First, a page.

* Here is another idea for getting started quickly: There are simple languages available with almost every operating system (Windows, Linux, Mac) for automating your repetitive tasks. For example, in Windows you can use VBScript. Again – a simple internet search will get you lots of information.
* Pick a more full featured language that is available free – To get started with the least expense and as quickly as possible, one approach is to download a programming environment for free on the internet. For example, you can download the Ruby language and everything you need to work with it for free. Another example is the Microsoft .NET Express languages (VB.NET or C# are good choices) – again, you can download everything you need for free from Microsoft. A little internet search on either “Ruby Language” or “Microsoft .NET Express” will get you all the info you need.
* Use the internet – You already know this or you wouldn’t be reading this article, but the internet is full of resources to help you learn to program. That makes sense, since the internet has been created and programmed by programmers. A lot of programmers are willing to share their knowledge through free tutorials, forums, tips sites, and articles. You will find links to a lot of good resources just by doing a simple search. One thing is certain, there is no shortage of information.
* Work with what you have, or what you can easily get – To get started quickly, my advice is to do something right away and keep doing something every day. Soon you will be better able to judge what areas are most interesting to you and best fit your needs, as well as where to get the information you need to keep progressing.
* Buy used books – Many of the book sellers on the internet now offer used books through a network of thousands of book re-sellers and private individuals. You can save a lot of money this way.
* Once you get started, write simple programs that help you automate something that is wasting your time. For example, if at the end of every day you make a backup of the files you worked on during the day by copying the files “by hand” to a cd, you could write a program that automatically searches your working folders and copies the files for you – without you having to do anything. The extra time you get from each little helper program you write is time you can use to learn more about programming.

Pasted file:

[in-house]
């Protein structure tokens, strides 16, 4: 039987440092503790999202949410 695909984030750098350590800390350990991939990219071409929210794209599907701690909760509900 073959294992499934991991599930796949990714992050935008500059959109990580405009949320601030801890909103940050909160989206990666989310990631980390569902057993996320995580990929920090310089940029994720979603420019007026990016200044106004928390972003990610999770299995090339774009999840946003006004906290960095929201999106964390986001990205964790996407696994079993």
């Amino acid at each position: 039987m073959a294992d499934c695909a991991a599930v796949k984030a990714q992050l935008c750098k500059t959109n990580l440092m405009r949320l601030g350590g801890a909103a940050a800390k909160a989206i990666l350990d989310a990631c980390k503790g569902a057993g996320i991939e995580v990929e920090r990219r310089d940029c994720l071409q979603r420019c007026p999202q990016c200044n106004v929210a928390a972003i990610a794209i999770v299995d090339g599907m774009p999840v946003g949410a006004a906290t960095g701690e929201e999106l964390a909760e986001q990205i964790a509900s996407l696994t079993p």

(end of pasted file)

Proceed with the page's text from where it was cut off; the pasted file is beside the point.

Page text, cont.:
* Find a computer programmers “user group” somewhere near you. Almost all larger cities have such groups that meet on a regular basis – usually monthly. Many of these meetings are free, and usually they provide presentations on “how-to” do various programming tasks. They often also have study groups and beginners sessions. Not all languages are represented in all cites – but anything is better than nothing, so it can be worthwhile to attend any meeting of this sort that you can find that is within a reasonable distance.
* Take a beginners course at a local community college or extended studies program. These classes are usually offered at a very reasonable cost, and will help you get started. I have found a number of these classes available on line – and if you are eligible for entry, it can be very convenient to take a course this way.
It’s time to get started
Programming can be fun, challenging, useful, and profitable. Not everyone has the nature or interest to become a full-time programmer, but almost anyone who can use a computer can learn to do something useful or fun with computer programming. If you think it is something you might enjoy, then I encourage you to give it a try and see what it’s all about. It is going to take time and dedication to become proficient, but it all starts with a single step. So now is the time.
by Woody Zuill